Most of them would be more then willing to throw some money in HBO's direction, if it meant they could stream the episodes in good quality over the internet. (20Mbit adsl connections are almost the standard internet connection in Denmark, so streamin is no problem for most people). Lots of people would be willing to buy access, I'm sure. My dad, whom is 67years old, even asks me to download stuff like Sons of Anarchy and Rome. He's an old guy, and he will rather see the downloaded TV rips from america, without subtitles, then having to make sure to catch every episode when it's aired. Staying up past midnight is not something he likes, old man and all.

I gotta agree with him. I suck at following weekly shows, unless I can choose when to se it and not let the TV program tell me when to se it. (as re-runs wont happen here until months later, so miss an episode and your fu*ked).

I can't help but think that the tv stations are shutting themselves out from a lot of money here.

How much does it actually cost for you americans to get HBO?

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How fast Finnish TV shows it depends a lot on how big hit it´ll be in US. A lot of hype and big ratings generally guaranteeds rather quick showing in good timeslot. No hype and it´ll get the same treatment The Wire got. Best starttime I recall was 23.30 saturday night and by 3rd season it got 00.30 on thursday. Latest was probably 01.50

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The really stupid ones will be the BBC, if they choose to pour money into the production of AGOT, and then don't show it for a significant period after it's shown on HBO. That will basically just be pouring money down the drain.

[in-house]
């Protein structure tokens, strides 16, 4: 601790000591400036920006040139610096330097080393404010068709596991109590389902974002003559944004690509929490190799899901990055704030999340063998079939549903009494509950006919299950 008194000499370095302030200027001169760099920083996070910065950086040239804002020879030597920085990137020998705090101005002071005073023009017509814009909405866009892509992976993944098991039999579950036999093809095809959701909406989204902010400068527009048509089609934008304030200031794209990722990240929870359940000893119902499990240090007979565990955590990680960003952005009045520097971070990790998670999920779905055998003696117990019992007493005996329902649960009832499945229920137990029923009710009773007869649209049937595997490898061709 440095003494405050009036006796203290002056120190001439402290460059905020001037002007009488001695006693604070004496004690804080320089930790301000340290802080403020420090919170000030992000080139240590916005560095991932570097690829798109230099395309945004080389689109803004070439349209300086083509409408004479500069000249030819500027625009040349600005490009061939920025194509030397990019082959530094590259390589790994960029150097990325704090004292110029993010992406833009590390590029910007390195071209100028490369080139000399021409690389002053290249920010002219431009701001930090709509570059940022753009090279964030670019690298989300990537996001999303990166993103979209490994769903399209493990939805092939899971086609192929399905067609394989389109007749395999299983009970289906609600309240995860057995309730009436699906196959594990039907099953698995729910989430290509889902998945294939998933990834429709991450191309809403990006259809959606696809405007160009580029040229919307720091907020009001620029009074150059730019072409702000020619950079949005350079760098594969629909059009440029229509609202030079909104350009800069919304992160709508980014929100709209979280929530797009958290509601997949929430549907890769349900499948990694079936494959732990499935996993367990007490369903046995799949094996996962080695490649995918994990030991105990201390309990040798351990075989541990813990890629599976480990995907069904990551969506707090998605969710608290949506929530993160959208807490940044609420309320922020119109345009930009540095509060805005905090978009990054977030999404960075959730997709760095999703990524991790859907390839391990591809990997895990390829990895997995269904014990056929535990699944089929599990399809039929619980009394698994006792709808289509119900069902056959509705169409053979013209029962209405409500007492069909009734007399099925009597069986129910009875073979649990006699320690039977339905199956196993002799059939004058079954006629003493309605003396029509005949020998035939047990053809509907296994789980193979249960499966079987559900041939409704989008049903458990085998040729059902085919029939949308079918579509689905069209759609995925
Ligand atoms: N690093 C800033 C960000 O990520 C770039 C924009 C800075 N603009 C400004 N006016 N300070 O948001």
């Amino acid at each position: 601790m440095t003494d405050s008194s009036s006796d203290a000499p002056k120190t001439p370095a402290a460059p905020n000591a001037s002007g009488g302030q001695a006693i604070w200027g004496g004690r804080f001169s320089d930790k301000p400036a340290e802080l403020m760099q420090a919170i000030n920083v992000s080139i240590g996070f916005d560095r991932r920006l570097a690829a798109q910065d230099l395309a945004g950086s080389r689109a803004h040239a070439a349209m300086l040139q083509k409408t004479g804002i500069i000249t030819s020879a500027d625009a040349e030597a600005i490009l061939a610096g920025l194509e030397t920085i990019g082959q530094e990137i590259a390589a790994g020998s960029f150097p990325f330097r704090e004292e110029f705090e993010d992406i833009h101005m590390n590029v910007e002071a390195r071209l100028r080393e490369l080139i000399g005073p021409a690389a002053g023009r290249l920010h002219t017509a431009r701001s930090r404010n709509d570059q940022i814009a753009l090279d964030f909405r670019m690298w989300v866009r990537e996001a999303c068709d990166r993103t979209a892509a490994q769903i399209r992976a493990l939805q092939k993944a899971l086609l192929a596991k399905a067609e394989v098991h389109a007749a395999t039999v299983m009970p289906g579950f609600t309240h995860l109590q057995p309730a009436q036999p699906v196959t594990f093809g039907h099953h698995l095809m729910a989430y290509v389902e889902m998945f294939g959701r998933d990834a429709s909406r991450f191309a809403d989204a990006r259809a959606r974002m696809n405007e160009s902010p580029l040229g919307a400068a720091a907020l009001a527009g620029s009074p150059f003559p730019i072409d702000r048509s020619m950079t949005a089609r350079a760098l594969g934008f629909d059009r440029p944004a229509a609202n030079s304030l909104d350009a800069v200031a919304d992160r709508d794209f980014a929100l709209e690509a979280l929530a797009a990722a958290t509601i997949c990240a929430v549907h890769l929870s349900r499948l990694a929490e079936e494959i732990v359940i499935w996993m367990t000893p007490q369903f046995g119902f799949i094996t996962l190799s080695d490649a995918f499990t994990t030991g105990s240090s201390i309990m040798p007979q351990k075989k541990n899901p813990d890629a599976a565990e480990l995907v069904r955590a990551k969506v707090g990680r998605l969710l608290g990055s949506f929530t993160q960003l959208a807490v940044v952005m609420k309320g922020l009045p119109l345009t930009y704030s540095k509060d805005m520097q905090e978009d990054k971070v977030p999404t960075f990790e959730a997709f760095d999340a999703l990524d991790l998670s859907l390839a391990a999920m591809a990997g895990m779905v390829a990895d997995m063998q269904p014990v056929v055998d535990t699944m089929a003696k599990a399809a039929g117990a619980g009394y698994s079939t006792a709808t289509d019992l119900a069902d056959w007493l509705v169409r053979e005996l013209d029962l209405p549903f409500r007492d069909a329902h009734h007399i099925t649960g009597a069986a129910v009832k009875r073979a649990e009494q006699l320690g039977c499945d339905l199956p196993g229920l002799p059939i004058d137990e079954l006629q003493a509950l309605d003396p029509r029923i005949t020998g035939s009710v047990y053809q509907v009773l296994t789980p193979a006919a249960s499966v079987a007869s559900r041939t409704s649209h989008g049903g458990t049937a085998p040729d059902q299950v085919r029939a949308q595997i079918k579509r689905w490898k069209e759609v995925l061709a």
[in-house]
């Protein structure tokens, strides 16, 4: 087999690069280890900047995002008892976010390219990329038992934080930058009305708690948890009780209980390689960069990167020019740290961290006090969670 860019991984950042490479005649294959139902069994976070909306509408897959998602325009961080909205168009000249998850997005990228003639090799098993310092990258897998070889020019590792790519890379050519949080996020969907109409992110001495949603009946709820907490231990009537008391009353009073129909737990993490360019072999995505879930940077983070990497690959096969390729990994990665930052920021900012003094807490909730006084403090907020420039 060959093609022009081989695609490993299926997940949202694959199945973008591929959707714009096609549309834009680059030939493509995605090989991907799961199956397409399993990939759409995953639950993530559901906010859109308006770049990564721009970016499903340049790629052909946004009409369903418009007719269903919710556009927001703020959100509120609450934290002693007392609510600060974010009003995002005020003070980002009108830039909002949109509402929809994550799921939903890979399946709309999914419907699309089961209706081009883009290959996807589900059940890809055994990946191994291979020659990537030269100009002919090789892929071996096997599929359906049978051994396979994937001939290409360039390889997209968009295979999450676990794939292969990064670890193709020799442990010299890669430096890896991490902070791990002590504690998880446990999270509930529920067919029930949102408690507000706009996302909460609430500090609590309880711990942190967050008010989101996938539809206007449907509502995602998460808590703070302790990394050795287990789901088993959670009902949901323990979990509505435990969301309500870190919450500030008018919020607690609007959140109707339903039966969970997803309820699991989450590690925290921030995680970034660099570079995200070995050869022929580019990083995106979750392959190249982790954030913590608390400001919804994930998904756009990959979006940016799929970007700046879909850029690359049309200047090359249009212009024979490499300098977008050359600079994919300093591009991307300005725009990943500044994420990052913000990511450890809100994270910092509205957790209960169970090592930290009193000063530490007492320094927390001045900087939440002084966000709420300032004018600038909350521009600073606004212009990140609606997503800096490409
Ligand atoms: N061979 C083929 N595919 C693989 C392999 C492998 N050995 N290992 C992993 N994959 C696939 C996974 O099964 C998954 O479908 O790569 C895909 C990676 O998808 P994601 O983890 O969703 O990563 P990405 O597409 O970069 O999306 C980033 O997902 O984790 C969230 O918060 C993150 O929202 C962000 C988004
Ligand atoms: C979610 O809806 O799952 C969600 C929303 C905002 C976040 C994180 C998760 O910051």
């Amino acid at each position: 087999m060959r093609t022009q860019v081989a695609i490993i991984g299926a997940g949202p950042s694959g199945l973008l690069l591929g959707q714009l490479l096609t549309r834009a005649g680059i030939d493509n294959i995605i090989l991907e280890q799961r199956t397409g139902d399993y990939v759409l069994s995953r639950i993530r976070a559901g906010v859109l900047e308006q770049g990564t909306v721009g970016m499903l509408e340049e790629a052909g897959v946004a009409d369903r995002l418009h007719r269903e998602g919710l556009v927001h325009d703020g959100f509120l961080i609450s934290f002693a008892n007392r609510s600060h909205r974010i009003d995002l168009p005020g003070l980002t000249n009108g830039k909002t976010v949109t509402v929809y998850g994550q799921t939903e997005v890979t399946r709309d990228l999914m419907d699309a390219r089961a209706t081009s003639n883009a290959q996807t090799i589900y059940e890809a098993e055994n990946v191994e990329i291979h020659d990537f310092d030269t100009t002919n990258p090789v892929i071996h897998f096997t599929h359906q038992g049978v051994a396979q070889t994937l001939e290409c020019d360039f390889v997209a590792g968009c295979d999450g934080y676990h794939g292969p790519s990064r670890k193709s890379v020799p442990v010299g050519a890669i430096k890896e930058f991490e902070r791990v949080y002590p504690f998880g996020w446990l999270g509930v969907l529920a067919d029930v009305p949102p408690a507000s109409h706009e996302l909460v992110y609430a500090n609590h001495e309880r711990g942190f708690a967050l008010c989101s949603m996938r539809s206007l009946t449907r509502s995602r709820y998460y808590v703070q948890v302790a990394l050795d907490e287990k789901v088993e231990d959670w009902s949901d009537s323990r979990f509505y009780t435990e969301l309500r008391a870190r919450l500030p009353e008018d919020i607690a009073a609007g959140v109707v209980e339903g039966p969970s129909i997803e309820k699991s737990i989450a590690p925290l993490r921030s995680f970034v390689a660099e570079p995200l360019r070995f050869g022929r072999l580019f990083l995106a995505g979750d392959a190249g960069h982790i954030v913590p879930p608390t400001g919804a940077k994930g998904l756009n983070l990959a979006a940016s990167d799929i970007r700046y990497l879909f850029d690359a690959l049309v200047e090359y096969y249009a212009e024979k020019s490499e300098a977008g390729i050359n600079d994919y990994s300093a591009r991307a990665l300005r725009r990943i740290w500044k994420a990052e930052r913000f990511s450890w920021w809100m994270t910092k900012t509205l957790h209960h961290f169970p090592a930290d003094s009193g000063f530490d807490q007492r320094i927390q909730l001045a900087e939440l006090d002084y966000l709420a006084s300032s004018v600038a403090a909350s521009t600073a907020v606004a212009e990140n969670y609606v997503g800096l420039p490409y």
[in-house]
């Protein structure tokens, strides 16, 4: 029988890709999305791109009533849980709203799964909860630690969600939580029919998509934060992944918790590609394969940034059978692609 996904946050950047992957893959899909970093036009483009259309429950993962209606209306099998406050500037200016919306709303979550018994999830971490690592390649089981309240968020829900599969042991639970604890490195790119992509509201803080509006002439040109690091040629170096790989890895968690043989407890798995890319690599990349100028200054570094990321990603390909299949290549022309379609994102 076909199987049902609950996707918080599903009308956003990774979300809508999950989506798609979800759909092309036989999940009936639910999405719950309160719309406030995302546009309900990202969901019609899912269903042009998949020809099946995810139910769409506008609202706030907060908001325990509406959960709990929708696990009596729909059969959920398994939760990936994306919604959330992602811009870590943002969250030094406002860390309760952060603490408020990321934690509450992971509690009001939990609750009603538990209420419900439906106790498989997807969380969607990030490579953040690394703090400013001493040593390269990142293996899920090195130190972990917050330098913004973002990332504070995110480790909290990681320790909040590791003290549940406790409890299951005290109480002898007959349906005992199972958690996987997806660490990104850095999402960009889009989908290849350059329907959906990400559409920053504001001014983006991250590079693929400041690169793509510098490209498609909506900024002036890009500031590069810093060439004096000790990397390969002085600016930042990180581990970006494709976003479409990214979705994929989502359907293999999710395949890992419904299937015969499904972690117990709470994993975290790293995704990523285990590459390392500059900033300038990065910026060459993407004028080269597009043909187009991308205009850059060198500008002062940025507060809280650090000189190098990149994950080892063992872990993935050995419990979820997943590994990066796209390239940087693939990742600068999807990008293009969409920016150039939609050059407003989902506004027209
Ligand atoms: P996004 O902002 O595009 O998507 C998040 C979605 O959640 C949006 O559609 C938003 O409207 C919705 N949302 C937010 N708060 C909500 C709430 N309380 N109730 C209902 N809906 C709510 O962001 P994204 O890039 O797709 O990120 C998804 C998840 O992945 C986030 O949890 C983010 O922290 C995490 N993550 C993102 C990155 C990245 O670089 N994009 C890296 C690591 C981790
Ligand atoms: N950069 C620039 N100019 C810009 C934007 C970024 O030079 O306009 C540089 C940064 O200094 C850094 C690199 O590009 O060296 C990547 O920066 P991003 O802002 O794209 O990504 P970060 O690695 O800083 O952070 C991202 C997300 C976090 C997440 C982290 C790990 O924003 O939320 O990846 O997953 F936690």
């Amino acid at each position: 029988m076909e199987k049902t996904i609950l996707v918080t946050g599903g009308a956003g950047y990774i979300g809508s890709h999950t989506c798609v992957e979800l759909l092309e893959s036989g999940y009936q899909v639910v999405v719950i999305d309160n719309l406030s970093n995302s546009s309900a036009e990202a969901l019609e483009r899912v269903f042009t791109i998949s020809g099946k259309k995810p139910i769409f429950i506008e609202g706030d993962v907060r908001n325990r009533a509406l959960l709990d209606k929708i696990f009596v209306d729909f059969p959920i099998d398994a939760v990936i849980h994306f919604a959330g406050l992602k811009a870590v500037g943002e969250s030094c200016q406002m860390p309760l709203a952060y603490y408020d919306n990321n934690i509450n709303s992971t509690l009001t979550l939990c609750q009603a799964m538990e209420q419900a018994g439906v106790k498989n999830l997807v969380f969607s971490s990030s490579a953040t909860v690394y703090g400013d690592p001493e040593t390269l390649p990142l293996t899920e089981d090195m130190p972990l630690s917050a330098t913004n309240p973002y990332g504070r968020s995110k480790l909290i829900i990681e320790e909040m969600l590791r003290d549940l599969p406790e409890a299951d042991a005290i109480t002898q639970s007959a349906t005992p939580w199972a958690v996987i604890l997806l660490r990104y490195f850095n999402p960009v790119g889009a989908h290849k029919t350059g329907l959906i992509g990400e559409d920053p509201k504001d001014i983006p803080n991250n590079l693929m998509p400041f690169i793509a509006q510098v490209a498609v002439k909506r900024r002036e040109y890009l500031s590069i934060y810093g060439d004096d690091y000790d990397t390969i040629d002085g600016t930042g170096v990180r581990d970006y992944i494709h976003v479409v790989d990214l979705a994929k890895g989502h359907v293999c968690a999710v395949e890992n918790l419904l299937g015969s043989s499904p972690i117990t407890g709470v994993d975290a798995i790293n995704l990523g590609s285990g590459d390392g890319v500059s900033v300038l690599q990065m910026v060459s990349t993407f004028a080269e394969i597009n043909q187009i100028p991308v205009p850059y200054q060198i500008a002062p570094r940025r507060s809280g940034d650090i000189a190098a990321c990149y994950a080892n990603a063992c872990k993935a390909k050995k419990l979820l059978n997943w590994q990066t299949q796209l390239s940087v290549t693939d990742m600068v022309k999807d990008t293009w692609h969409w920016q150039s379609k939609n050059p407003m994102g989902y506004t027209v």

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I think the BBC will probably start the series a week or two after HBO does. That's what it does with Heroes anyway.

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Each country bears the burden of negotiating the deal that will bring HBO programming to their viewers. HBO has 'products' to sell. It's up to the country to purchase, or not.

Sigh. Not even that... Somebody that knows more about it could explain it better, but "producing" channels sell their programs in a sort of fair: you are from A TV in Portugal and want to buy something for the next season. Let's see what's been done out there. B TV in Finnland produced a show which was big success in Holland , oh, great! Now I have something to air wednesday night; you buy an aknowledged success. Or they have privilege contracts with other channels in other countries (being this legal and open, or not), because of complicated international holdings: Berlusconi for example has a web of channels all over Europe, and you can see repeated programs from one country to the other. Or you want to screw your opponent in prime time and buy a series more or less the same "type" (CSI, NCIS and so on) to air at the same time. Or you buy a series, somebody else buys YOUR channel and the first thing the new administration has to do is prove the late administration being wrong, so the product remains frozen undefinitely. Or you screw a great series inserting it at 3.00 a.m. because you don't know what to do with it, because the target public has nothing to do with the public of your channel. And besides they have to protect and try to sell their own products.